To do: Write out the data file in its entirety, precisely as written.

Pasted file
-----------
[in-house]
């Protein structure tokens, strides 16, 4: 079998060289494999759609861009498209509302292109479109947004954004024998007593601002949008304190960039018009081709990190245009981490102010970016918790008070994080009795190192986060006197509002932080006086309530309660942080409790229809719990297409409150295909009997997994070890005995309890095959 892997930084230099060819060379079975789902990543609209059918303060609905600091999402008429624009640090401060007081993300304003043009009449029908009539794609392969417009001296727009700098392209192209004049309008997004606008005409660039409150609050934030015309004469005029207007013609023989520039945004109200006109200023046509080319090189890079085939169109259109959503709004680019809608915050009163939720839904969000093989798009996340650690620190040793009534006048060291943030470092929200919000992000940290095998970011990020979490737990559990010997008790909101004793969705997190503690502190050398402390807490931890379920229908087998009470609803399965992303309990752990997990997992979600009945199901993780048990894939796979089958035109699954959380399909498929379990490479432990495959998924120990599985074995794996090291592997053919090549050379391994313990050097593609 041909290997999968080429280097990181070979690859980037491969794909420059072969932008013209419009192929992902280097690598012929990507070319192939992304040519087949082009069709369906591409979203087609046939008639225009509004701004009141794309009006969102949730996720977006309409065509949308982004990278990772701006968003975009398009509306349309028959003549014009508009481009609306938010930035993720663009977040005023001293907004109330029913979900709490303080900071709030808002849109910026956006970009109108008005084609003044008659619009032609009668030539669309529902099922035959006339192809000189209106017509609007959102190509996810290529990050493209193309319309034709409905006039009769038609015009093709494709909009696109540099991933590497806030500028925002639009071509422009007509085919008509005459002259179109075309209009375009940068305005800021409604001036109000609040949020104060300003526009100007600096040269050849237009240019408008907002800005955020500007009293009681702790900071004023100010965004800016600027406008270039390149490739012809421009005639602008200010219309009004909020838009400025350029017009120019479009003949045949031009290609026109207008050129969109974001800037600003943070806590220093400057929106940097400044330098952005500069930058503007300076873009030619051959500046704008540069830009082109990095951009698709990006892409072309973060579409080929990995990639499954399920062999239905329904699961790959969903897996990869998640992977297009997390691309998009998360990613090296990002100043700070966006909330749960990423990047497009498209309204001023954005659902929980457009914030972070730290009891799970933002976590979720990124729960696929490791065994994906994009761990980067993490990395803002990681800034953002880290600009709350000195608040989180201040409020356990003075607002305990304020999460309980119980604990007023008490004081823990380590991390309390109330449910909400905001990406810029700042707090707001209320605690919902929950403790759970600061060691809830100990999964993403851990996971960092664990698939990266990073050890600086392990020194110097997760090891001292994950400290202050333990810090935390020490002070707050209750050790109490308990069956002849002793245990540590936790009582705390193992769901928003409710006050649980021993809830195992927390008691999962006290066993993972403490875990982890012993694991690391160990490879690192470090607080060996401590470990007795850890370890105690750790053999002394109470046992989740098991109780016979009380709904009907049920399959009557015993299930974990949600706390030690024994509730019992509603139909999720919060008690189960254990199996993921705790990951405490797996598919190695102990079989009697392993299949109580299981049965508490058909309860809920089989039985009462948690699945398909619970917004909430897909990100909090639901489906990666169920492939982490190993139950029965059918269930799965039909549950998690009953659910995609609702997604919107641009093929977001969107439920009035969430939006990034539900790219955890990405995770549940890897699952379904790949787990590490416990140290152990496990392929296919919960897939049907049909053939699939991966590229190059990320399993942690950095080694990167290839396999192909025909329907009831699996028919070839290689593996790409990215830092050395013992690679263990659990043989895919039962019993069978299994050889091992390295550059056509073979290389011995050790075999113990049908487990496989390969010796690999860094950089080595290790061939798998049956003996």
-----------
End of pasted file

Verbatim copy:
[in-house]
């Protein structure tokens, strides 16, 4: 079998060289494999759609861009498209509302292109479109947004954004024998007593601002949008304190960039018009081709990190245009981490102010970016918790008070994080009795190192986060006197509002932080006086309530309660942080409790229809719990297409409150295909009997997994070890005995309890095959 892997930084230099060819060379079975789902990543609209059918303060609905600091999402008429624009640090401060007081993300304003043009009449029908009539794609392969417009001296727009700098392209192209004049309008997004606008005409660039409150609050934030015309004469005029207007013609023989520039945004109200006109200023046509080319090189890079085939169109259109959503709004680019809608915050009163939720839904969000093989798009996340650690620190040793009534006048060291943030470092929200919000992000940290095998970011990020979490737990559990010997008790909101004793969705997190503690502190050398402390807490931890379920229908087998009470609803399965992303309990752990997990997992979600009945199901993780048990894939796979089958035109699954959380399909498929379990490479432990495959998924120990599985074995794996090291592997053919090549050379391994313990050097593609 041909290997999968080429280097990181070979690859980037491969794909420059072969932008013209419009192929992902280097690598012929990507070319192939992304040519087949082009069709369906591409979203087609046939008639225009509004701004009141794309009006969102949730996720977006309409065509949308982004990278990772701006968003975009398009509306349309028959003549014009508009481009609306938010930035993720663009977040005023001293907004109330029913979900709490303080900071709030808002849109910026956006970009109108008005084609003044008659619009032609009668030539669309529902099922035959006339192809000189209106017509609007959102190509996810290529990050493209193309319309034709409905006039009769038609015009093709494709909009696109540099991933590497806030500028925002639009071509422009007509085919008509005459002259179109075309209009375009940068305005800021409604001036109000609040949020104060300003526009100007600096040269050849237009240019408008907002800005955020500007009293009681702790900071004023100010965004800016600027406008270039390149490739012809421009005639602008200010219309009004909020838009400025350029017009120019479009003949045949031009290609026109207008050129969109974001800037600003943070806590220093400057929106940097400044330098952005500069930058503007300076873009030619051959500046704008540069830009082109990095951009698709990006892409072309973060579409080929990995990639499954399920062999239905329904699961790959969903897996990869998640992977297009997390691309998009998360990613090296990002100043700070966006909330749960990423990047497009498209309204001023954005659902929980457009914030972070730290009891799970933002976590979720990124729960696929490791065994994906994009761990980067993490990395803002990681800034953002880290600009709350000195608040989180201040409020356990003075607002305990304020999460309980119980604990007023008490004081823990380590991390309390109330449910909400905001990406810029700042707090707001209320605690919902929950403790759970600061060691809830100990999964993403851990996971960092664990698939990266990073050890600086392990020194110097997760090891001292994950400290202050333990810090935390020490002070707050209750050790109490308990069956002849002793245990540590936790009582705390193992769901928003409710006050649980021993809830195992927390008691999962006290066993993972403490875990982890012993694991690391160990490879690192470090607080060996401590470990007795850890370890105690750790053999002394109470046992989740098991109780016979009380709904009907049920399959009557015993299930974990949600706390030690024994509730019992509603139909999720919060008690189960254990199996993921705790990951405490797996598919190695102990079989009697392993299949109580299981049965508490058909309860809920089989039985009462948690699945398909619970917004909430897909990100909090639901489906990666169920492939982490190993139950029965059918269930799965039909549950998690009953659910995609609702997604919107641009093929977001969107439920009035969430939006990034539900790219955890990405995770549940890897699952379904790949787990590490416990140290152990496990392929296919919960897939049907049909053939699939991966590229190059990320399993942690950095080694990167290839396999192909025909329907009831699996028919070839290689593996790409990215830092050395013992690679263990659990043989895919039962019993069978299994050889091992390295550059056509073979290389011995050790075999113990049908487990496989390969010796690999860094950089080595290790061939798998049956003996």